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Is the Auto Sales Profession for Me?

Kirstie_HKirstie_H Posts: 11,077
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  • colecole Posts: 67
    I'm actively looking to leave my current career for a couple of reasons, including micro and macro economic ones. I'm in a sales career now and have though many times about selling vehicles. From the pros out there, any advice on figuring out if I'd really enjoy it and be good at it?
  • joel0622joel0622 Posts: 3,302
    Hey you Hostess with the mostes, I think that would be a fantastic new topic to start here if there already isn't one.

    I still don't know where to find all the topics on edmonds.
  • joel0622joel0622 Posts: 3,302
    Cole there are allot of different things to take into account.

    You have already found one great resource and that is this web site. Read through it and you will get a good idea of the very wide perception people have of the folks in our industry. Allot of it has to do with what your selling and how your management staff works.

    Next look at your personal life. Are you married with kids, if so will your wife be able to handle you working every Saturday and late 3 nights a week with some Sundays thrown in the mix to?

    I see you are in OH so you may have Blue Laws which makes this a mute point.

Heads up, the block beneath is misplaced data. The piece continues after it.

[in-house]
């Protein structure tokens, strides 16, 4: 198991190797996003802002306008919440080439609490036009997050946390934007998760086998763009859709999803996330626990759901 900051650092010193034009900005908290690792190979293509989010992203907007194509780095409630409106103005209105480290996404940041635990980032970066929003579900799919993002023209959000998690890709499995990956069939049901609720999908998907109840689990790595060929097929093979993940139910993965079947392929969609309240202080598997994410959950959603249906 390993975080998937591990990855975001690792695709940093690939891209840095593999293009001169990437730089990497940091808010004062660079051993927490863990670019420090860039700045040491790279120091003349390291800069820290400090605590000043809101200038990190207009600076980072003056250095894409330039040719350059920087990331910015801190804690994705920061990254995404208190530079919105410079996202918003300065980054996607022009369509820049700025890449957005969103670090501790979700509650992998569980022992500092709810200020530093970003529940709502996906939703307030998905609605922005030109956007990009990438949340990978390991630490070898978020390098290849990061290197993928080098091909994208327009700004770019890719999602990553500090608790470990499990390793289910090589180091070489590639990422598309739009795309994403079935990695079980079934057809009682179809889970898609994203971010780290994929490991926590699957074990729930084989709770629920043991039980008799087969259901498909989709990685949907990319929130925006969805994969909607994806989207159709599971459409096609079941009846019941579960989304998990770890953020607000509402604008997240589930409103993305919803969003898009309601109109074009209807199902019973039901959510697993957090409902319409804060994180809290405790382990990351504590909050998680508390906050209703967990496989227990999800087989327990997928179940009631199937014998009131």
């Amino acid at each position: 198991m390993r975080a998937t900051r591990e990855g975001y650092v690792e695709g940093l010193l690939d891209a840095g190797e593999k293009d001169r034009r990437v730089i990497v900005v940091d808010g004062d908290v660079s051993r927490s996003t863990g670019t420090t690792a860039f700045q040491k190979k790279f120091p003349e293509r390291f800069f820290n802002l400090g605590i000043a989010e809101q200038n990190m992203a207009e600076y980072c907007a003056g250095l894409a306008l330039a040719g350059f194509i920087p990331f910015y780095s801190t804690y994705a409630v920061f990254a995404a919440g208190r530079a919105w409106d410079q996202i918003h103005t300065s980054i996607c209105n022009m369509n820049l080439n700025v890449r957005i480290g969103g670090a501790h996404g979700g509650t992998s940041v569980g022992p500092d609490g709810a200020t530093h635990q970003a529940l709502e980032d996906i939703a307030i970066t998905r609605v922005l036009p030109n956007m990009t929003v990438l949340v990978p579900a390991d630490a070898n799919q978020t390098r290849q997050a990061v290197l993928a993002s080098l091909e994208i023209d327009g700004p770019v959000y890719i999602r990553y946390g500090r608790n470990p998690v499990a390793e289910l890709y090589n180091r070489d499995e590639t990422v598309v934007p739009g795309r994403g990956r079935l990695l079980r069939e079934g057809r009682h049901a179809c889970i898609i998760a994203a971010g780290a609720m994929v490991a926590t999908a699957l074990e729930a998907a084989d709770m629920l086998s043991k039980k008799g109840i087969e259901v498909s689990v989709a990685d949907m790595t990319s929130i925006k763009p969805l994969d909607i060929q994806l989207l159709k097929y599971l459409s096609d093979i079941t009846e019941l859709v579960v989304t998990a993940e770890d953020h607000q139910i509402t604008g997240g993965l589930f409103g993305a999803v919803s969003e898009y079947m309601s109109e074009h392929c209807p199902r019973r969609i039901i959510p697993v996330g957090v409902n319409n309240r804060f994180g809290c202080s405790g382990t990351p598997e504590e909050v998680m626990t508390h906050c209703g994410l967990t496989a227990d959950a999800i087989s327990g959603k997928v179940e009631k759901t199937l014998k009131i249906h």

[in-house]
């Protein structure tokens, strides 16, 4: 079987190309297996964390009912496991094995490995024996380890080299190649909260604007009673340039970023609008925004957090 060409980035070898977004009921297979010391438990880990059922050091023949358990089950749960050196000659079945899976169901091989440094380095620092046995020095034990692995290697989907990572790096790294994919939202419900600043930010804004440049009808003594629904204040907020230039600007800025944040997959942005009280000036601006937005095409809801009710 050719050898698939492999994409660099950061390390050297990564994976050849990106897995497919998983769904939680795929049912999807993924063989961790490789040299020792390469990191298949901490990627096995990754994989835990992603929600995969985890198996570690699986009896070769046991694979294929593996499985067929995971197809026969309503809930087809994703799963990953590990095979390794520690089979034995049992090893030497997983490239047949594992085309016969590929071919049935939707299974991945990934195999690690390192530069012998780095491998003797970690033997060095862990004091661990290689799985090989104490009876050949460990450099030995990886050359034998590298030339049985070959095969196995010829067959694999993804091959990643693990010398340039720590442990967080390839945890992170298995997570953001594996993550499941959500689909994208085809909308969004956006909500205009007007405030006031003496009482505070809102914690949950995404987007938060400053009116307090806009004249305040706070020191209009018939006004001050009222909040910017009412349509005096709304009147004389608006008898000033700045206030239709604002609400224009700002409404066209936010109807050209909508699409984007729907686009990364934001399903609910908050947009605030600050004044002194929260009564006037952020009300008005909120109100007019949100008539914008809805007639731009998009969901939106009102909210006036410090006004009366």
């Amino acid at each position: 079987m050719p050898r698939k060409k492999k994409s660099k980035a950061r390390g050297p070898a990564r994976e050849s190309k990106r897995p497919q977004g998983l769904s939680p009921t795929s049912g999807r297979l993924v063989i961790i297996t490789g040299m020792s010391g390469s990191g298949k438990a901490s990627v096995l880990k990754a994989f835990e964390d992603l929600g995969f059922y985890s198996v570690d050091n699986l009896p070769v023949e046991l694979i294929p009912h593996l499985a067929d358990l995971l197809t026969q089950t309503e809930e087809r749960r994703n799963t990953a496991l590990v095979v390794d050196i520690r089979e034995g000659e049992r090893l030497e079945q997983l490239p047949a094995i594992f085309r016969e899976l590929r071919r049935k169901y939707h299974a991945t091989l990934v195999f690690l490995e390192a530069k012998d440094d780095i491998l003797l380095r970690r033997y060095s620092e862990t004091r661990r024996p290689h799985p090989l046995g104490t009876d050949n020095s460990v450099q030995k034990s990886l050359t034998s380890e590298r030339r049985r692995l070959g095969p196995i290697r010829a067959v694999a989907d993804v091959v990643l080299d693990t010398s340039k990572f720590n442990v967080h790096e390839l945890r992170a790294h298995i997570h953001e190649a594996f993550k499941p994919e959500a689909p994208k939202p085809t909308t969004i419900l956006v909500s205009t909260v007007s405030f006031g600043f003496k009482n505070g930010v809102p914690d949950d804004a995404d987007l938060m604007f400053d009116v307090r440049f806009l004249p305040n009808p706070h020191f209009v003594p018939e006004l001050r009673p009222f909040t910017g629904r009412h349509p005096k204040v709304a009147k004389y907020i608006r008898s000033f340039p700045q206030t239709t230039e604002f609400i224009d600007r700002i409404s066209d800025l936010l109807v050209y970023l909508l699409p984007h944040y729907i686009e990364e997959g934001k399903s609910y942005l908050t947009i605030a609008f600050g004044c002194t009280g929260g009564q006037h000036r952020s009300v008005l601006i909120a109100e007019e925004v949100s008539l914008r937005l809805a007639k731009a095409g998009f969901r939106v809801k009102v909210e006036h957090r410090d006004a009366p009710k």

Next, do you have some money in the bank to carry you for awhile? If you are broke right now then your chances of success are cut in half. It takes awhile to get going and make decent money.

    Can you handle rejection? You get it daily.

    Are you afraid to talk on the phone? If you are not willing to have a stack of prior customers phone numbers handed to you and call them then it may be rough.

    Can you handle boredom, yet stay motivated? There are days when this business is boring as hell.

    There are a bunch more things but this will get us started.
  • qbrozenqbrozen Posts: 26,093
    maybe i'm off my rocker, but I often dream of retiring into auto sales. Its something I've always wanted to do, for some reason, and have even discussed my own lot with the wife. But I know that would be too difficult and require too much money and risk for us to bear.

    Anyway, I figure if I can comfortably retire and sell cars more as enjoyment than necessity, maybe it won't stress me out as it does those folks who depend on it. Maybe I'm just dreaming.

    '10 Equinox LS; '08 Charger R/T Daytona; '67 Coronet R/T; '14 Town&Country Limited; '18 BMW X2. 49-car history and counting!

  • madmanmoomadmanmoo Posts: 2,039
    Do you enjoy making money?
    Are you self-motivated?
    Can you handle repeated rejections with a good attitude?
    Do you have a stable home life?
    Do you have a problem with long hours?
    How are you at overcoming objections?

    If you are a really nice guy, I don't think this is the business for you. I think you can answer those questions above and know what the best answers would be for a salesman.

    I think if you can be successful in car sales, you can be successful in most any sales. It can be tough to keep your attitude straight. That's why you take your days off and enjoy life outside as much as possible.

    Joel touched on the boredom factor. Sometimes the dealership is so slow you can watch sweat form. It's mind numbing. Can you deal with that? Being able to get along with your fellow salesmen is almost as important as being a salesman.